The IKEA effect and the importance of personalisation in online experience

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Person using iPad. Photo by Pixabay from Pexels
Photo by Pixabay from Pexels

You probably already know the value of personalisation in customer experience. But do you know about the IKEA effect?

The IKEA effect is a phenomenon in which consumers place a higher value on things they have helped to create. That is, the fact that they’ve partially built the product makes them view it as more valuable.

But if that’s the case with physical products, why not replicate the IKEA effect for the online customer experience?

The IKEA effect and personalisation


The IKEA effect earned its name from the popular furniture chain. It’s based on the revelation that consumers place a higher value on IKEA products over pre-built products of the same design.
For ecommerce businesses, the IKEA effect demonstrates two key things:

1. Personalisation is an important and powerful component to great customer experience.



2. Customers value the things they feel responsible for — things they’ve put effort into, helped to build, and so on.

So, leveraging the IKEA effect in your online offering means incorporating personalisation options. In other words, allowing customers to personalise how their online experience is personalised.

Building the experience


By combining customer choice with data-led personalisation, then, you could replicate the IKEA effect. Simply put, allow online customers to toggle which data-led personalisation they receive.

You could also give the choice to provide extra data to personalise the customer’s experience. For example, you could ask them for their location. Then, any results you show can incorporate local weather or nearby deals. Or, you could give your online customers the option to choose the style, colour, and size of the product they’re looking for. Then, show them those (now personalised) results.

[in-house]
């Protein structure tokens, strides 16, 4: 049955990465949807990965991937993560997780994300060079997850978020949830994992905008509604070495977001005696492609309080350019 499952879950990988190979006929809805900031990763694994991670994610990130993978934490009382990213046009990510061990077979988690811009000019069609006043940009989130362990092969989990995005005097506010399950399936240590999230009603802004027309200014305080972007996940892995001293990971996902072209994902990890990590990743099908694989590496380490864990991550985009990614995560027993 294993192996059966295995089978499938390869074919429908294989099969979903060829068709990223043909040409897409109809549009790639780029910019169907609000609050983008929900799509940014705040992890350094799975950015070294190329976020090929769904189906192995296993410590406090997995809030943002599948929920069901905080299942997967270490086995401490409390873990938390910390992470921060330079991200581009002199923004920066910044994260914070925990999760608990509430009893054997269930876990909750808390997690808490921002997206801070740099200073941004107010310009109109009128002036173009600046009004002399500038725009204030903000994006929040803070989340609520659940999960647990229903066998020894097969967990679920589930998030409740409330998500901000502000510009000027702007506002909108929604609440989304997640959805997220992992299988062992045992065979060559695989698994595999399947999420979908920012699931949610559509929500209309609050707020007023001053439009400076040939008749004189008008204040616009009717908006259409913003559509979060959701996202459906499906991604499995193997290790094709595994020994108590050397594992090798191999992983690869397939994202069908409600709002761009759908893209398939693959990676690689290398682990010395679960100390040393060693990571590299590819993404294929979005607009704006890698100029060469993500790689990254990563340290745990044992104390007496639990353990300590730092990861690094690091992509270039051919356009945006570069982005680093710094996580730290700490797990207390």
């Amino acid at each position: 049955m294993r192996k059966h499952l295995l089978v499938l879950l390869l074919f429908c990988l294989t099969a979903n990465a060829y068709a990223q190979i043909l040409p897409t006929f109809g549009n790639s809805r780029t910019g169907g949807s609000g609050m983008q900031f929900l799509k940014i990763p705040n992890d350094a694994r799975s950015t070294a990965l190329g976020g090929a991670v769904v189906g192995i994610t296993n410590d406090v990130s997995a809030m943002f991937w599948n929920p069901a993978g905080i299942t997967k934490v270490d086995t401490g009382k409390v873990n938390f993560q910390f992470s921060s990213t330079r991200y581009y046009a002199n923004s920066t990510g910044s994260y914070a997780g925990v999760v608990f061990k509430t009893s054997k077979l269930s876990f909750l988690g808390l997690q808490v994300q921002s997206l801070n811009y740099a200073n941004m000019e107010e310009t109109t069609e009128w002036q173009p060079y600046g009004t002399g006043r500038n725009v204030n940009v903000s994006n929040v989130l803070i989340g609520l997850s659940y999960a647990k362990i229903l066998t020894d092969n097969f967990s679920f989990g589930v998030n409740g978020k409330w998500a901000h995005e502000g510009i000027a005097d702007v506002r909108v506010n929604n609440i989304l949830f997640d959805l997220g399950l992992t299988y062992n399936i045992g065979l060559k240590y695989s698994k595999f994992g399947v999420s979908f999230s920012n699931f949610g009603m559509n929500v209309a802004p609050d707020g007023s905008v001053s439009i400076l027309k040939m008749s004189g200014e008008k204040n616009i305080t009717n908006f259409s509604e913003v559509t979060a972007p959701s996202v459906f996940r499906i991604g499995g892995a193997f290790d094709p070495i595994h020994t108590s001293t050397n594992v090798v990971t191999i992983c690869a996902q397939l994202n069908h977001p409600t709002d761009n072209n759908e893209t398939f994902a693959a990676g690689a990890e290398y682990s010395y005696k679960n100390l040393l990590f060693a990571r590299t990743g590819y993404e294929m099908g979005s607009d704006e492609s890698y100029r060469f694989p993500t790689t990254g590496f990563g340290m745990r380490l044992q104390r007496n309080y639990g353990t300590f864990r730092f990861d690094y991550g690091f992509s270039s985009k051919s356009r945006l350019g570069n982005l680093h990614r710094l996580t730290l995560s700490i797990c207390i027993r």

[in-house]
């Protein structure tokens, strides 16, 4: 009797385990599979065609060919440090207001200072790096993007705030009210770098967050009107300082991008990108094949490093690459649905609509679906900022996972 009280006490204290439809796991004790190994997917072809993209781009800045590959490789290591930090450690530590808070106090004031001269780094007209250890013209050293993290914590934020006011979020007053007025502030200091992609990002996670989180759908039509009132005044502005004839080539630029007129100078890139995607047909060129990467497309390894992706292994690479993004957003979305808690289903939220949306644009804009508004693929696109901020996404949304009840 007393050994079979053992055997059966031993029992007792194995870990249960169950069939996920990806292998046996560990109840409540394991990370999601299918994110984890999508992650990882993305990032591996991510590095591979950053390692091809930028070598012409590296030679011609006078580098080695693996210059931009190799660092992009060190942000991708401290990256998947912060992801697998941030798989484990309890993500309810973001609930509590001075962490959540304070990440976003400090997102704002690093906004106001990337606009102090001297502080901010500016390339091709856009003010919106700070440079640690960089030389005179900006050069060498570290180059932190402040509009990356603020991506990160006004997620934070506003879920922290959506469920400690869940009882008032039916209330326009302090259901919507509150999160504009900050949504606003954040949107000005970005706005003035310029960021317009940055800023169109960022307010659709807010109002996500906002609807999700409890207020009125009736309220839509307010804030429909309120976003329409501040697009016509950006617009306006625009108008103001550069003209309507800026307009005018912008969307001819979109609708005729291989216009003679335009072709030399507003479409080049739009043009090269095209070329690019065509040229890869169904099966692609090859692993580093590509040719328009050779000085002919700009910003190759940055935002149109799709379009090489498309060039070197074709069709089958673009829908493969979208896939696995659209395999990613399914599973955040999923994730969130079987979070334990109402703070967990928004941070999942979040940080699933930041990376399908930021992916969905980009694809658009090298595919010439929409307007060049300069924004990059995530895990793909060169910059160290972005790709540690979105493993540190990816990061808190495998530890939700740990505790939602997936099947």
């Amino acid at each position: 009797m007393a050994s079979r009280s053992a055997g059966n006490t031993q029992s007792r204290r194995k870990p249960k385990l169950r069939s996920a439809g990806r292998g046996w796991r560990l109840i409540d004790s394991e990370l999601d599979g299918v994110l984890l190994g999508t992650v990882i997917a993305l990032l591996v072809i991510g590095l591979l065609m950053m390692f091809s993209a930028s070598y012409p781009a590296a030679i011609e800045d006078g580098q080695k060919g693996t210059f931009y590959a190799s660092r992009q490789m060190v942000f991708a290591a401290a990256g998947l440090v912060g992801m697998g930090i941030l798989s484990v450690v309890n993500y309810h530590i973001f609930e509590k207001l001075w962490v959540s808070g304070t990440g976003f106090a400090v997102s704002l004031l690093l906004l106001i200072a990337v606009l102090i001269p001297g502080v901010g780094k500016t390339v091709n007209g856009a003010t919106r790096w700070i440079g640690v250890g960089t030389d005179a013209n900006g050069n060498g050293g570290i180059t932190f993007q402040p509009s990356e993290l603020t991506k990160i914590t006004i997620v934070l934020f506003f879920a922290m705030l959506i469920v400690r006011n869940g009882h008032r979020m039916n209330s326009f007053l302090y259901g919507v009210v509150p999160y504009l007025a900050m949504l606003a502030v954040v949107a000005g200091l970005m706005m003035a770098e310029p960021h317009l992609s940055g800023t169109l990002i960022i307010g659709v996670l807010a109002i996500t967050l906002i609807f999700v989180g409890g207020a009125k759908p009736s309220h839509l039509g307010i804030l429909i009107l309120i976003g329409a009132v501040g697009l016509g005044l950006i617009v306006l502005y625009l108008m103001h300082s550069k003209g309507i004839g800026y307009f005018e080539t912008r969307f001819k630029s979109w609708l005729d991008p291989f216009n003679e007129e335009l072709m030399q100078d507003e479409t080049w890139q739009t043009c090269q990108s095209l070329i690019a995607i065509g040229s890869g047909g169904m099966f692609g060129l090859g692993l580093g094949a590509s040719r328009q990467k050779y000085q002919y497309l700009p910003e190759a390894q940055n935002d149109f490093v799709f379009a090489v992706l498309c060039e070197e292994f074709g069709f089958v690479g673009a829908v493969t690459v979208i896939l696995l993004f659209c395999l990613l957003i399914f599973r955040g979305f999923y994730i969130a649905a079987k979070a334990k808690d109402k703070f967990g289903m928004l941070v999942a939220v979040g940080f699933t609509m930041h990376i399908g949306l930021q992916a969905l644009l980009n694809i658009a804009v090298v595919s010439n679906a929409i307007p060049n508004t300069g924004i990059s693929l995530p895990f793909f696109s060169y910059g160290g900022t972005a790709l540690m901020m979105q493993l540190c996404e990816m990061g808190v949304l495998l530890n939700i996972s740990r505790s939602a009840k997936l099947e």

If your online customers make their own accounts, consider letting them personalise their profile. For instance, you could offer them a choice of site colour scheme. (Just make sure it doesn’t impact your branding.)

The point is, the IKEA effect means that not all personalisation needs to be automatic and behind the scenes. Customers like to feel involved in their shopping experience.

Automatic personalisation


The IKEA effect in online experience doesn’t mean that every ounce of personalisation should come from asking the customer. Automatic, data-led personalisation should still have a seat at the table. After all, you don’t want to create hurdles to your products and services.

Take your online customer service, for instance. Personalisation here should be automatic — use their name, know their purchase history. It’s an opportunity to show the customer you know who they are and care about their business.

Personalisation needs balance. Too many options for customers creates hurdles. Too much automatic personalisation becomes creepy. A balanced approach, meanwhile, creates a seamless, personalised experience with a hint of the IKEA effect on your side.

The impact of the IKEA effect


By leveraging the IKEA effect, you add to the perceived value of your products and services. In other words, there’s power in letting online customers choose how their experience is personalised to them.

Customers see more value in an experience that they feel a part of. When your customers have influenced their experience, they’ll feel more engaged and involved in their online journey.



So, leveraging the IKEA effect in this way drives customer engagement and loyalty. In fact, 44% of consumers say they’re likely to make repeat purchases after a personalised experience. You also stand to increase conversions by adding perceived value to your offering.

Plus, it gives you a way to increase your online accessibility. For instance, a choice of colour schemes means you can give high contrast options for people with eyesight issues.

Find a balance


Much emphasis has, as of late, been placed on data-driven, automatic personalisation. And there’s still a place for that. However, the IKEA effect shows that we needn’t be afraid of letting customers actively contribute to their personalised experience, too.

So, could you make use of the IKEA effect in your online experience?

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